Jesus and the Angry Babies

Every once in a while, my husband and I join a few local artists at a drawing group that meets every Friday morning on the campus of Brigham Young University (BYU).  It’s a nice little creative getaway from our kids; plus, we get to mingle with some of our favorite Utah artists: Caitlin Connolly, Fidalis Buehler, and Brian Kershisnik, to name a few (all of whom, by the way, are incredibly down-to-earth people with extraordinary artistic talent).


After teaching Brian and Caitlin how to fold paper boats (thanks to paper boat folding knowledge I had gleaned from a Curious George book I had read with my daughter a few weeks ago – long story), our little artists group enjoyed a fine lunch at nearby Mountain West Burrito (I LOVED my veggie burrito – excellent fare – I highly recommend it).

Later that day, I was perusing Brian’s website and found some gems.  I love how he captures moments of life and motherhood in his art.  This is one of my favorites, “Jesus and the Angry Babies”.  Because babies will be babies, no matter who is holding them.  And also, sometimes you just want to toss your children onto someone else, especially when those children are driving you crazy with their antics or annoying each other to no end or throwing fits of irrational rage.  Who better to throw your angry children at than Jesus?  I can think of no one else more patient or loving, especially towards angry babies.


I like this one, too, which portrays how I feel as a mother sometimes.


Mr. Kershisnik has a great talent for putting moments and feelings on paper.  Please peruse his work here.


Small spaces require creativity

With baby #3 (a girl) on the way, I’ve been rethinking the children’s bedroom.  Currently, my two girls (ages 3 and 20 months) share a room (toddler bed + crib).  Thinking ahead to when we’ll add girl #3 to the same bedroom, I’ve been researching bunk beds to find something that will fit their compact space.  With 1700 square feet to work with in our home, I need to use our space creatively to fit the needs of our growing family.  I’m also picky when it comes to furniture, having a predisposition to clean, modern-looking furniture, and preferring sustainably sourced items, although I’m not opposed to acquiring second-hand pieces.

In doing some research (thanks to Pinterest), here are some amazingly creative bunk bed designs.  I really love the designs featuring stairs and incorporating additional storage somewhere around the bunk beds.

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What do you think?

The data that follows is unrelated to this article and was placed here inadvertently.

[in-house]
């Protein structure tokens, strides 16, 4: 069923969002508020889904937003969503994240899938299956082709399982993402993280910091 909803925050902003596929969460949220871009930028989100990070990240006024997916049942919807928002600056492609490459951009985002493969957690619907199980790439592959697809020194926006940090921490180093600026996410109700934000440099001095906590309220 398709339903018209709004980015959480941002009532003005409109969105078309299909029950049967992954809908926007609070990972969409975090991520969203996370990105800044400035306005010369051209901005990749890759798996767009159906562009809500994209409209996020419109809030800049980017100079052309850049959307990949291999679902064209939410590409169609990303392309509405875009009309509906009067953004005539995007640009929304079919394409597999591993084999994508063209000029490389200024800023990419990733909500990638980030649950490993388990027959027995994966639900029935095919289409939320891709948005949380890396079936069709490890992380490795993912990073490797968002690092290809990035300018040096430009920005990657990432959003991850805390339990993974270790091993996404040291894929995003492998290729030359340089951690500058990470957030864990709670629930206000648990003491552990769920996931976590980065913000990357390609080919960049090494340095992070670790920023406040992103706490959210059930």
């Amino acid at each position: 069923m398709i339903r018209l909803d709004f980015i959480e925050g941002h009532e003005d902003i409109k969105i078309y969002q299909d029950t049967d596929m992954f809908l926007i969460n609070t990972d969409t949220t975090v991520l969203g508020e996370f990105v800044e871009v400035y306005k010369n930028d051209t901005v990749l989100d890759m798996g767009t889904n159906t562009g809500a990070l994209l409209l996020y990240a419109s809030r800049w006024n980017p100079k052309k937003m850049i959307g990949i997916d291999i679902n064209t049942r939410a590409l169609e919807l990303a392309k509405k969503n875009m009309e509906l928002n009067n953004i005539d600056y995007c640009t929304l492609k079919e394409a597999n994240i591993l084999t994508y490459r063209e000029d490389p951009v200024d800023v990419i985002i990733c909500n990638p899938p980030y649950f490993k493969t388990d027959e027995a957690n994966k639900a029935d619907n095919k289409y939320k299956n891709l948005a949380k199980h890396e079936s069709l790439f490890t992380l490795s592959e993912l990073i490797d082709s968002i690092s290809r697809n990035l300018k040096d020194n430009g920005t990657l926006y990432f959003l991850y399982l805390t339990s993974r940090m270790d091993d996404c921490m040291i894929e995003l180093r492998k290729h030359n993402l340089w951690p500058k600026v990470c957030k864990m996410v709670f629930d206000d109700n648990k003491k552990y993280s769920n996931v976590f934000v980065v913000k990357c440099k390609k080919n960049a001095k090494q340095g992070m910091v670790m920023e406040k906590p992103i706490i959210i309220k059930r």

I love to knit.

Ever since I was roughly eleven years old, I have loved to knit.  Maybe it’s the old lady inside of me, but I seriously find so much enjoyment in turning a skein of lovely yarn into something beautiful and wearable.  Of course, I’ve had my fair share of “practice projects” to make up for the nicer looking ones.  Today, I finished two of the nicer looking ones: two identical hats for two baby boys to be born to two of my cousins in the coming months.


Front of the hat.


Back of the hat.

I just love the ear flaps and the little knitted details featured on the hat.  Subtle, but adorable.  I used a free pattern from Purl Soho for the Garter Ear Flap Hat, making only a couple of minor adjustments.  Instead of alpaca, I used a gray wool yarn in the same weight.    I also only used size 7 double pointed needles to create the hat, since I couldn’t find my size 8 needles, and since I didn’t have circular needles in the correct size.  (I think I prefer double pointed needles anyway for hats like this.)  This was a fairly easy pattern to use, and it’s very versatile.  You can make any size of hat, from a newborn size to an adult size.  Maybe I’ll make one for myself one day.


Word/Project of the Day: Scherenschnitte

For many years, I have harbored a secret love of the art of papercutting.  There’s something so immediate and enchanting about the intricacy of the art.  Today, I read a wonderful article about friend and paper cutter extraordinaire, Cindy Bean, whose work was featured on the fantastic blog The House That Lars Built.


Image of Cindy Bean from The House That Lars Built

Although I don’t want to even attempt to compare my skills to Cindy’s when it comes to scherenchnitte (which means “scissor cuts” in German and is the art of papercutting design – thanks, Wikipedia), every once in a while I attempt a project to exercise my novice papercutting skills.  I recently designed a gift for my husband for Valentine’s Day: a papercut map of the world to showcase our travels together.  It’s not perfect–I wouldn’t use it to navigate the globe or anything like that–but I’m pretty proud of my handiwork.


My 24″ x 36″ papercut map of the world (don’t look too closely)

Papercuts are inherently cost-effective, which is one reason I like them.  (Relatively cheap materials and tools make me happy.)  To make my map, I searched the interwebs for a map image that I liked; copied and pasted it into Photoshop; enlarged it to the preferred size of 24″ x 36″; and finally printed it out.  With this template in hand, I overlaid it on black paper and proceeded to cut out each continent.  Once I had completed the papercutting, I pasted each cut piece onto a sheet of watercolor paper and mounted the whole shebang to a cork board that I had discovered at the local thrift shop (I painted the frame of the cork board black – I always go for a black frame).  I then added some sleek and simple pushpins to locate where my husband and I had traveled over the years, and voila! I had my map and the perfect gift for my honey.  A fairly simple but handsome DIY project that turned out pretty well.


I like these metal pushpins showing where my husband and I have traveled together.


A close-up of the map.